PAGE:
Overweight Dogs Are More Prone to Pancreatitis2. Diet. Overweight dogs are more likely to develop this disease than their leaner counterparts, so owners need to be watchful of how much their dog is eating. High fat diets are also a big risk factor. Veterinarians often see dogs with pancreatitis during the festive season, when they have been fed too many leftovers from the Christmas ham.

3. Health. Certain medical conditions also predispose to pancreatitis. Such conditions include diabetes, Cushing’s Disease, and hypothyroidism.

4. Medications. It is known that prednisolone use in dogs can lead to pancreatitis. Other drugs that have a similar effect are furosemide and tetracycline antibiotics.

Affected dogs tend to be middle-aged, and the disease also appears to be more common in spayed females. Perhaps this is because these groups of dogs are more likely to be overweight.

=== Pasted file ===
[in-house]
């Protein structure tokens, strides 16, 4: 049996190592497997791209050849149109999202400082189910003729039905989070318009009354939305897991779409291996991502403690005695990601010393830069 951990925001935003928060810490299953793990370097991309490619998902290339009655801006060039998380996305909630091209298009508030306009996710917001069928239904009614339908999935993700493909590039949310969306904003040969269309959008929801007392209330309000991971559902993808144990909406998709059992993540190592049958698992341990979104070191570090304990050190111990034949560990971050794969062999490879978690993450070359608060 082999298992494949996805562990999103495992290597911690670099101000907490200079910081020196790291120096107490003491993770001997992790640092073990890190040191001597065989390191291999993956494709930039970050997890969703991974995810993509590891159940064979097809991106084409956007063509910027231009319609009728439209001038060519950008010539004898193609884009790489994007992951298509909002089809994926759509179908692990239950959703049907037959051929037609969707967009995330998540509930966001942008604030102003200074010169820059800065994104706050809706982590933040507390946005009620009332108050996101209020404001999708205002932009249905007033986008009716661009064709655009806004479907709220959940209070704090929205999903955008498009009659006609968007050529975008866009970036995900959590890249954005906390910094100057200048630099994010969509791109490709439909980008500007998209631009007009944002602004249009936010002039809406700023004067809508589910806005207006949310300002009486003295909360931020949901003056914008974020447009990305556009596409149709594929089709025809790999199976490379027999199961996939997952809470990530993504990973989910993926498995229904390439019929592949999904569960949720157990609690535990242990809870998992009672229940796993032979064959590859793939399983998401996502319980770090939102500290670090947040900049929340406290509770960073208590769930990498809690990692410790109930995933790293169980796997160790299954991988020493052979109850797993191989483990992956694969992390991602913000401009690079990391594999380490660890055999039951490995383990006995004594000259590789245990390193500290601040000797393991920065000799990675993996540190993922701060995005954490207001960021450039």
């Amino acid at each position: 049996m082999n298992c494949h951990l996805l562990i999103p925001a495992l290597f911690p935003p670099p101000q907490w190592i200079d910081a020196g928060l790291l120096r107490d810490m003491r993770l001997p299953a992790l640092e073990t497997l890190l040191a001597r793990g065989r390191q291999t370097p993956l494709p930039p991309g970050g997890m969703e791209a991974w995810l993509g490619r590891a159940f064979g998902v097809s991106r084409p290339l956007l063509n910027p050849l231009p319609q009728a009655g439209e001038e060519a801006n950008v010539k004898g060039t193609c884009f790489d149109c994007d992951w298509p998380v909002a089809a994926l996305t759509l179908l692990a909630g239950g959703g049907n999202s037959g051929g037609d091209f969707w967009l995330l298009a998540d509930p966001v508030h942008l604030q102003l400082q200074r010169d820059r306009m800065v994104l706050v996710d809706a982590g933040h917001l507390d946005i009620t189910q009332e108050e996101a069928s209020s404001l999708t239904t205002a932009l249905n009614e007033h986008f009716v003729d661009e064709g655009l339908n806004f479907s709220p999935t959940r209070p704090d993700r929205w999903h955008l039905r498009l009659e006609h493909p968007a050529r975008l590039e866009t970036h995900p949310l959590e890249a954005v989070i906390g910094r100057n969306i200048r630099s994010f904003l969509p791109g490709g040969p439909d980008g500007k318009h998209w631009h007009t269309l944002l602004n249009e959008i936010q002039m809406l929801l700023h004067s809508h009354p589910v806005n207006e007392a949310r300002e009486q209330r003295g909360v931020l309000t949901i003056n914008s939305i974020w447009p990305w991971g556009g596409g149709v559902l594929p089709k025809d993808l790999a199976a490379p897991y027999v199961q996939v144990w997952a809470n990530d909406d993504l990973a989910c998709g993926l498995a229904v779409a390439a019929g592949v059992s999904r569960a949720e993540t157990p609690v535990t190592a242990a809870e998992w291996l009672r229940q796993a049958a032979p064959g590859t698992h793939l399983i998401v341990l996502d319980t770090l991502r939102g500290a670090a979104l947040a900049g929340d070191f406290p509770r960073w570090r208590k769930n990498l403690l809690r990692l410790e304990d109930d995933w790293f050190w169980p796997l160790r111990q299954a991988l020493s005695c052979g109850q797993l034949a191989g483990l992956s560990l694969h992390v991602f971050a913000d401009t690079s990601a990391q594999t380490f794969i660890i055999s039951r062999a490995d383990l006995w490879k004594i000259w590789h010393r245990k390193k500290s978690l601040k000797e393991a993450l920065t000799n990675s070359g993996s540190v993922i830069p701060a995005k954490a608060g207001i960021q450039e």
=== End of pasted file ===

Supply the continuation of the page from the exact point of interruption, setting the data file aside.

Clinical Signs and Diagnosis of Pancreatitis in Dogs

Dogs with pancreatitis show quite a variety of symptoms, some of which are quite vague. The severity can vary from being a bit off their food to fever and severe abdominal pain. Many of the symptoms are similar to those of gastroenteritis or an intestinal obstruction. A close look at what a dog has been eating and whether they have been taking any medications is often helpful in starting to differentiate between these conditions.

90% of dogs with this disease will vomit, and over half will show signs of abdominal pain such as restlessness and panting. They may also have a rapid heart rate, and can dehydrate quite quickly.